I didn’t always know what to think of Jack. In my early days of dating Nancy, he worked late hours, often coming home long after I had said my goodbyes. I recall vividly the time that Nancy accompanied my family on our vacation to the lake. On our return, I helped carry her bags to the front door. Jack answered the doorbell and, on seeing Nancy, grabbed her, hugged her and said, “I had no idea that you were going to be gone this long!” He whisked her away to see her mom and promptly closed the door in my face. I waited a few minutes and, when it became evident that it might be a while, I opened the door, placed the bags in the entry hall, and walked slowly back to the car. “I’m pretty sure her dad will never let me see her again,” I told my parents.

That, of course, did not prove to be the case. Nancy and I have been together ever since. And our families have been a huge part of our lives. Because I worked for Jack for a couple of years in the grocery business while I was in college and then spent hours with him at the farm in Rising Star after he retired, I have some powerful memories of him. Jack didn’t waste time on politics or celebrities or anything that might be negative about other people. Jack was, in a word, pleasant.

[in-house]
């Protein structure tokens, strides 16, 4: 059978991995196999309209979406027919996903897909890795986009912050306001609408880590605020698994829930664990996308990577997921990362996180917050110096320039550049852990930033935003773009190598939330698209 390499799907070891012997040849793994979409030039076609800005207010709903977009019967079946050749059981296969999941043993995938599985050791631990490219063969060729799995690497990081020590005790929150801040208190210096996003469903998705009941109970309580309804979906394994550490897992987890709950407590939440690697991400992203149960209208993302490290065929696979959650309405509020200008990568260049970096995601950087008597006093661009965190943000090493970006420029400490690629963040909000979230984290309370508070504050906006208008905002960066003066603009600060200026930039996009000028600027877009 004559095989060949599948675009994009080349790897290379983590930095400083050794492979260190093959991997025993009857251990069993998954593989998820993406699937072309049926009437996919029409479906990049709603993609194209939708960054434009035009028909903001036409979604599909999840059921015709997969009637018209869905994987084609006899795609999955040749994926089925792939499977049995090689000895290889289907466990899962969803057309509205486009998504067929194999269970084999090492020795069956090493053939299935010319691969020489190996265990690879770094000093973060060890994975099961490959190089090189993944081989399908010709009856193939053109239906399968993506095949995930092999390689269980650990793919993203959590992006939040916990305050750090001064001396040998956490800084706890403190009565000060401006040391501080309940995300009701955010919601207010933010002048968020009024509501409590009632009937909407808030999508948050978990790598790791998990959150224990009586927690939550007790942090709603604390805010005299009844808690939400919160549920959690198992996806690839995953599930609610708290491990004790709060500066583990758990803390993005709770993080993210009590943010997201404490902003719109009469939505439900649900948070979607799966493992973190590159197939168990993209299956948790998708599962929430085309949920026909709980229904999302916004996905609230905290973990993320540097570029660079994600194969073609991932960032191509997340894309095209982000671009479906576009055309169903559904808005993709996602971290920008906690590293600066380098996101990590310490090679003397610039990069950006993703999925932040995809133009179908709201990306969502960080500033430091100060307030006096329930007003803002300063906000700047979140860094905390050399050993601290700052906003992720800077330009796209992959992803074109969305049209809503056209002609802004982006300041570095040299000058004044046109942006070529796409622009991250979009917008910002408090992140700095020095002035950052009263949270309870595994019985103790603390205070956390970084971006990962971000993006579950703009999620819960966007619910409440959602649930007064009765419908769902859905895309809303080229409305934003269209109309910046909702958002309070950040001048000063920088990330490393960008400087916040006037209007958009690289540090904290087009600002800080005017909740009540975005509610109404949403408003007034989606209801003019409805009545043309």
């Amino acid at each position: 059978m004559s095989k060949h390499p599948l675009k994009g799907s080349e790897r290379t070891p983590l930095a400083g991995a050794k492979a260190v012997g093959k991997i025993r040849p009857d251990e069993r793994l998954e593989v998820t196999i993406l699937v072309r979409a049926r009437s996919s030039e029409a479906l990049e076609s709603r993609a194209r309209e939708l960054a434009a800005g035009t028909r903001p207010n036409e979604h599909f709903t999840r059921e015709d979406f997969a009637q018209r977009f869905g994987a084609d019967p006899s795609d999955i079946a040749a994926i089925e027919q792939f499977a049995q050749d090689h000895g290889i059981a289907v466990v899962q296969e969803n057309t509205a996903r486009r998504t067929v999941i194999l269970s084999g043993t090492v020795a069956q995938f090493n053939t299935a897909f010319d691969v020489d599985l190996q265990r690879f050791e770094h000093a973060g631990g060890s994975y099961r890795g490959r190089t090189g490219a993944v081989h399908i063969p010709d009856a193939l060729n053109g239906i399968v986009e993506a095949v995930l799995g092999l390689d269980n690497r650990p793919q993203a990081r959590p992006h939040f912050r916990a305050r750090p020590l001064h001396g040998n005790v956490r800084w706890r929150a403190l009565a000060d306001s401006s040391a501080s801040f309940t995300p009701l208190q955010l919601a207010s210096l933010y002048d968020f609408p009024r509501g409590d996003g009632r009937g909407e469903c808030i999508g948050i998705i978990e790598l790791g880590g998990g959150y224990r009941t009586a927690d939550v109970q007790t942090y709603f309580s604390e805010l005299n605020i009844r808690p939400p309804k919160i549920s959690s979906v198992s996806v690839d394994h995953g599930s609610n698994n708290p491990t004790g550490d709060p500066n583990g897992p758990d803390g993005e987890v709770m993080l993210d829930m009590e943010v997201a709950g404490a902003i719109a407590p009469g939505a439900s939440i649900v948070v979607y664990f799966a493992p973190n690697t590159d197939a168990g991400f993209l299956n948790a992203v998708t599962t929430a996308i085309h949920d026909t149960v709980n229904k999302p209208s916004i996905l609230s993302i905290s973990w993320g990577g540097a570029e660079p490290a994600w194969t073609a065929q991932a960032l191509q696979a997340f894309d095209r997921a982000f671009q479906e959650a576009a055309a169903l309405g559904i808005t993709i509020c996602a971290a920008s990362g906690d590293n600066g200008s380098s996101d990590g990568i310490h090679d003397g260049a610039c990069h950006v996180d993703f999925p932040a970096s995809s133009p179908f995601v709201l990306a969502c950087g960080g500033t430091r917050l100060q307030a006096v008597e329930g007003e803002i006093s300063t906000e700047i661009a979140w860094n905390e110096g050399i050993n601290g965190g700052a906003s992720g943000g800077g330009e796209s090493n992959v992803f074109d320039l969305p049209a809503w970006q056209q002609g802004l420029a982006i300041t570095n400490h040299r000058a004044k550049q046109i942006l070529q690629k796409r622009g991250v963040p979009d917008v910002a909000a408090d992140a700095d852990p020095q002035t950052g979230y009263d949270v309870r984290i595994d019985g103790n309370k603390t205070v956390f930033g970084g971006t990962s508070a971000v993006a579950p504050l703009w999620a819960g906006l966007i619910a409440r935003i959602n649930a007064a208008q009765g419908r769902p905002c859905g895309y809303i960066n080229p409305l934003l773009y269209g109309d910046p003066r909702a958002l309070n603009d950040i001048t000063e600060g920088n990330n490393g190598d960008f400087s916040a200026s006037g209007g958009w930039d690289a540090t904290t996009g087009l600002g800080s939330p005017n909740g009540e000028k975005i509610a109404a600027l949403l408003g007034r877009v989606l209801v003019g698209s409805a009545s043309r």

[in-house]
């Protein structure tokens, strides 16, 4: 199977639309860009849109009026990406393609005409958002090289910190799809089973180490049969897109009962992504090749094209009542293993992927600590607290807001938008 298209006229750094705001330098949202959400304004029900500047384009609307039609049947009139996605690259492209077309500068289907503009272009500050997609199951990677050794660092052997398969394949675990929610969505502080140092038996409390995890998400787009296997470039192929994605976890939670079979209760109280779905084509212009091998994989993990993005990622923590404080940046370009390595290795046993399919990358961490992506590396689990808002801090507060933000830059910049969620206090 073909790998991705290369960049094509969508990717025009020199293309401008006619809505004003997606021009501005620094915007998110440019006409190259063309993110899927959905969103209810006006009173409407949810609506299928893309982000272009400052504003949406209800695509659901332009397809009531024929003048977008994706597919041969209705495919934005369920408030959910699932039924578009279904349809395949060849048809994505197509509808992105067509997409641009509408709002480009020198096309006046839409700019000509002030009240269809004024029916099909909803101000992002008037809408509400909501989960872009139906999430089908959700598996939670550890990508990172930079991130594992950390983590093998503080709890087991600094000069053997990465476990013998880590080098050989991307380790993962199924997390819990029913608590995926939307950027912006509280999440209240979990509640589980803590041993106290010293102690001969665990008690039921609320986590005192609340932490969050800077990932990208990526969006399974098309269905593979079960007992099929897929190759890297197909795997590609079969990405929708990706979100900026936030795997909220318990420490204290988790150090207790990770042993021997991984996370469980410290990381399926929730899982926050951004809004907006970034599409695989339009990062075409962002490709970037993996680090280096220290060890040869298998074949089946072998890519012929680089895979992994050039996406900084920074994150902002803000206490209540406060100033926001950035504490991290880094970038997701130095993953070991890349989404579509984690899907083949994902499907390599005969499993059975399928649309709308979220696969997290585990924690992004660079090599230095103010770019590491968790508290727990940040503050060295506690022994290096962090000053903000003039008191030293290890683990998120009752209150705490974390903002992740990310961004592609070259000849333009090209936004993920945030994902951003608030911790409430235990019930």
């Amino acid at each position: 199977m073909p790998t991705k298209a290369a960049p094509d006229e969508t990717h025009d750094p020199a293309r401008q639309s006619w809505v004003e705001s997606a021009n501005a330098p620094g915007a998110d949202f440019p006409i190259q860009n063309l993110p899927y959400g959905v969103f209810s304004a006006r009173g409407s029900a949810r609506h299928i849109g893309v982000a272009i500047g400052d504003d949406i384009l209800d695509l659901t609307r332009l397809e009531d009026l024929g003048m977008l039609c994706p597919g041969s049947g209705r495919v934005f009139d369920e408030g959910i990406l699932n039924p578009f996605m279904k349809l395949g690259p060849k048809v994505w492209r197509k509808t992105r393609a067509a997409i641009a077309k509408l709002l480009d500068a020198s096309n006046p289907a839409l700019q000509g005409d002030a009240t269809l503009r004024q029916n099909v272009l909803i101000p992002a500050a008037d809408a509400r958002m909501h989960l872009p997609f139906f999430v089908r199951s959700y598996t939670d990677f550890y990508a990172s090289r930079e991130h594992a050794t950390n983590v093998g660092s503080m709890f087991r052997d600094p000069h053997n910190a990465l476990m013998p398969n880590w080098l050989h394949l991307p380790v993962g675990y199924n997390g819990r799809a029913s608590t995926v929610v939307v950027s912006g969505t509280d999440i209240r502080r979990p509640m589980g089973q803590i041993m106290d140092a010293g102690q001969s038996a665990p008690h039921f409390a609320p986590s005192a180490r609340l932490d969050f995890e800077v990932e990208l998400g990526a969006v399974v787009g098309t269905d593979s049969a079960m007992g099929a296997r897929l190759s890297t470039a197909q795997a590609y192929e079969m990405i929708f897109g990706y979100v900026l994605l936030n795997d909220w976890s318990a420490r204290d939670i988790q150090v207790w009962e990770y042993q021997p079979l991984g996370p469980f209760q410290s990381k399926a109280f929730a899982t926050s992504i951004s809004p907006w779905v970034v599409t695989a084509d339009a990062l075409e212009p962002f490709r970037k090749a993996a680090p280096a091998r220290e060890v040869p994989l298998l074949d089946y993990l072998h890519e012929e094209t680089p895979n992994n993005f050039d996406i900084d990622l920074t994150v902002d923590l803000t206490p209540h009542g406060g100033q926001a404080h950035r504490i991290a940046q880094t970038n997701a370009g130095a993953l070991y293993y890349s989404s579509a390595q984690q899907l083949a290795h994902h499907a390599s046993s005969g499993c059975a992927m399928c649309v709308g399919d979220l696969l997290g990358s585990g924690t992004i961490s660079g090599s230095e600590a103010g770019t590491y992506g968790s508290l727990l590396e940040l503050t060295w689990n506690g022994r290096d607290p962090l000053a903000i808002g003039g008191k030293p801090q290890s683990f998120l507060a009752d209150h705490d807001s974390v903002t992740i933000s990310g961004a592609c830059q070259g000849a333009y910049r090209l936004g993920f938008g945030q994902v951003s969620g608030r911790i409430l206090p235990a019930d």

Jack could be a handful. He was stubborn about some things. When many husbands would have sought help caring for sick family members, Jack cheerfully and dutifully cared for Ileta during her last difficult years. No matter what, Jack’s love for her was evident in all that he did or said. He was also determined to keep working on the farm, even though he could hardly walk. Jack had reluctantly agreed to move to town and leave the farm. We moved his things to Abilene to a retirement center nearby and took delivery on one of those scooters. Jack only asked to stay for one more weekend so that he could oversee the workers coming to harvest his last pecan crop. On a Saturday morning, before the crew arrived, Jack was out in the orchard and fell, breaking his hip. Complications from that fall and the surgery eventually claimed his life on Christmas Eve of that year.